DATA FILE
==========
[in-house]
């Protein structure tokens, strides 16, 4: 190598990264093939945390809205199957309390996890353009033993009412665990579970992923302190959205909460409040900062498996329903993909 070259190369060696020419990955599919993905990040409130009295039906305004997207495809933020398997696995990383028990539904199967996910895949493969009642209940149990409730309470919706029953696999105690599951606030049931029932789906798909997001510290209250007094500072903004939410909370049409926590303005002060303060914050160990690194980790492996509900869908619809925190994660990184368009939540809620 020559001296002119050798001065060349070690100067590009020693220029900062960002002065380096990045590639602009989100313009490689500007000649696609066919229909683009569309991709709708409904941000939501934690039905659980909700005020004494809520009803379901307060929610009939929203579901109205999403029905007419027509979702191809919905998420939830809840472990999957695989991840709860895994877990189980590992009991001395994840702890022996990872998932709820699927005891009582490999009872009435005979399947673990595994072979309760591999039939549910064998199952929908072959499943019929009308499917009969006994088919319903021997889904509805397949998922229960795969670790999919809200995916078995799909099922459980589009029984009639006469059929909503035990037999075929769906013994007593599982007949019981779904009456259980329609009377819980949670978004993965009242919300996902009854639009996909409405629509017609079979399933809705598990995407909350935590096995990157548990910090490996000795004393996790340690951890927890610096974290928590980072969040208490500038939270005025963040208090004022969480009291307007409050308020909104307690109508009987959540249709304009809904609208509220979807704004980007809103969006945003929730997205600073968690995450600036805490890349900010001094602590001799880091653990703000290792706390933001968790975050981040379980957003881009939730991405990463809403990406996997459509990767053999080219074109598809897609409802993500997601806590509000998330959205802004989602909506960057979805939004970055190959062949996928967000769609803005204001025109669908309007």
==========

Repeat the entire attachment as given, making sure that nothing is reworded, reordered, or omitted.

[in-house]
């Protein structure tokens, strides 16, 4: 190598990264093939945390809205199957309390996890353009033993009412665990579970992923302190959205909460409040900062498996329903993909 070259190369060696020419990955599919993905990040409130009295039906305004997207495809933020398997696995990383028990539904199967996910895949493969009642209940149990409730309470919706029953696999105690599951606030049931029932789906798909997001510290209250007094500072903004939410909370049409926590303005002060303060914050160990690194980790492996509900869908619809925190994660990184368009939540809620 020559001296002119050798001065060349070690100067590009020693220029900062960002002065380096990045590639602009989100313009490689500007000649696609066919229909683009569309991709709708409904941000939501934690039905659980909700005020004494809520009803379901307060929610009939929203579901109205999403029905007419027509979702191809919905998420939830809840472990999957695989991840709860895994877990189980590992009991001395994840702890022996990872998932709820699927005891009582490999009872009435005979399947673990595994072979309760591999039939549910064998199952929908072959499943019929009308499917009969006994088919319903021997889904509805397949998922229960795969670790999919809200995916078995799909099922459980589009029984009639006469059929909503035990037999075929769906013994007593599982007949019981779904009456259980329609009377819980949670978004993965009242919300996902009854639009996909409405629509017609079979399933809705598990995407909350935590096995990157548990910090490996000795004393996790340690951890927890610096974290928590980072969040208490500038939270005025963040208090004022969480009291307007409050308020909104307690109508009987959540249709304009809904609208509220979807704004980007809103969006945003929730997205600073968690995450600036805490890349900010001094602590001799880091653990703000290792706390933001968790975050981040379980957003881009939730991405990463809403990406996997459509990767053999080219074109598809897609409802993500997601806590509000998330959205802004989602909506960057979805939004970055190959062949996928967000769609803005204001025109669908309007």